"I think you will see changes in our deployment patterns probably within this next year," he said.

Meanwhile, in a long-anticipated move, the Iraqi government announced Sunday that heavily subsidized fuel prices would rise dramatically, effective immediately. Officials said the increase was necessary to fund services for the poor and to combat a growing black market for petroleum products. An estimated 25 to 30 percent of the fuel purchased in Iraq is smuggled out of the country and sold at higher prices.

Despite possessing one of the world's largest known oil reserves, Iraq imports about $500 million a month in fuel, including gasoline, because its refinery infrastructure is outdated and in disrepair.

The increases announced Sunday raise the price of regular gasoline from the equivalent of less than 5 cents a gallon to just under 40 cents. International lending organizations have pressured Iraq to scale back the subsidies to help improve the government's balance sheet.

"In Iraq now, there are a million families, which is about 4 to 5 million people, who make less than a dollar per day, which is considered below the level of poverty, and we are trying to help those people," said Deputy Prime Minister Ahmed Chalabi, who heads the country's energy committee.

In the Shiite holy city of Najaf, about 90 miles south of Baghdad, demonstrators took to the streets, many gathering outside the home of Oil Minister Bahr Alum and tearing down election posters bearing his image from nearby walls. Moqtada Sadr, the fiery young cleric whose militia last year fought U.S. forces, emerged from his home down the street and calmed the crowd, witnesses said. Similar demonstrations occurred in the southern cities of Amarah and Kut.

Drivers stranded in long gas lines in Baghdad's Karrada district expressed anger and frustration about the price hike, which followed earlier attempts to address fuel shortages by restricting the days on which certain vehicles can get gas.

"This is not the first stupid decision this government made," said Muslim Raheem, 24, a taxi driver. "They did not announce this decision before the election because they knew that they would lose support."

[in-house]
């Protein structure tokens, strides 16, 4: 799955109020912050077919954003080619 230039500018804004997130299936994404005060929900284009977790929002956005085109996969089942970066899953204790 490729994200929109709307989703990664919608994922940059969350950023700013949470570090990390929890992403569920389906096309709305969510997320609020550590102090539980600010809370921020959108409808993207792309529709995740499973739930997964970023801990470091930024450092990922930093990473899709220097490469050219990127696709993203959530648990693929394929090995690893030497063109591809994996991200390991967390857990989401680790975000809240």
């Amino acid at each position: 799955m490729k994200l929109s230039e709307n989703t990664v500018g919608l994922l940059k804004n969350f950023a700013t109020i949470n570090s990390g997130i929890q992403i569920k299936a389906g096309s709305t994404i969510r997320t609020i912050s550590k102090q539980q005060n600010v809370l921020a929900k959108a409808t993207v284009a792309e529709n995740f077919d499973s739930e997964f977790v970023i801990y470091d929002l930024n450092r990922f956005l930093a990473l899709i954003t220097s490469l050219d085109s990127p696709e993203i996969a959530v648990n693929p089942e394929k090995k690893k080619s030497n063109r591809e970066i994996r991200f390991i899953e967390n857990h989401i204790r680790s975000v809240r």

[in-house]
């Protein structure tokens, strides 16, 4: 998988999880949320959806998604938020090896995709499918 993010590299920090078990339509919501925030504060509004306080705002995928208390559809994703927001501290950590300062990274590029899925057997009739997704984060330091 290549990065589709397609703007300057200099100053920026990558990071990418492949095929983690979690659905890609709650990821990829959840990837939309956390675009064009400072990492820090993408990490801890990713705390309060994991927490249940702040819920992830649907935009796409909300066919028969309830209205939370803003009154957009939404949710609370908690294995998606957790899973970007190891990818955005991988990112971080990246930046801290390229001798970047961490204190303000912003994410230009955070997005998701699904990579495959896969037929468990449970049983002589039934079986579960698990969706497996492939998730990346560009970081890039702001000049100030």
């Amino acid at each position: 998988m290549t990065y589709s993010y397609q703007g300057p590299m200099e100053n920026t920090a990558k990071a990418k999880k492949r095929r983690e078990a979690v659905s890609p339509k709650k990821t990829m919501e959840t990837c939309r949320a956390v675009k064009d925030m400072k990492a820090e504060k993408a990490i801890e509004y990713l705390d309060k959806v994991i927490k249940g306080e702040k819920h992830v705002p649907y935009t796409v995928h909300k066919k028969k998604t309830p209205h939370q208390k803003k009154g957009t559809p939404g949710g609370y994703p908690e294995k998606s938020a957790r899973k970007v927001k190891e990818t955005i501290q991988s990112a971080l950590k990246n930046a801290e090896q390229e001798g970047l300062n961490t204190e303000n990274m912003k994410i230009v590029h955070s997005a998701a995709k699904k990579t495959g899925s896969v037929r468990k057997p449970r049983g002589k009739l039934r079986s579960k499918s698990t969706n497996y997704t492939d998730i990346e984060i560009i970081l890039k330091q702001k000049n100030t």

Also Sunday, armed insurgents formed a makeshift checkpoint on a highway north of Baghdad, and shot and killed 20 drivers and the crews of five large trucks after forcing them from their vehicles, said Ali Khayam, a police official in Baqubah, about 25 miles from the scene of the shooting.

When police arrived at the scene near the town of Tarfa, the insurgents were gone and the engines of the trucks were still idling, police said. License plates showed the vehicles were from Nasiriyah, a Shiite-majority town 200 miles south of Baghdad.

Elsewhere, two relatives of a top Kurdish politician were gunned down in their car late Saturday night in the northern city of Kirkuk, police said. Also Saturday, gunmen killed Ali Asdi, a representative in Baghdad of Grand Ayatollah Ali Sistani, Iraq's most revered Shiite cleric, Sistani's office announced Sunday.

Meanwhile, the German government announced Sunday that Susanne Osthoff, a German archeologist and activist who was abducted three weeks ago with her driver north of Baghdad, has been freed and is in good health. Her driver should also be released shortly, German Foreign Minister Frank-Walter Steinmeier said at a news conference in Berlin. He offered few details.

Special correspondents Omar Fekeiki in Baghdad, Saad Sarhan in Najaf and Hassan Shammari in Baqubah contributed to this report.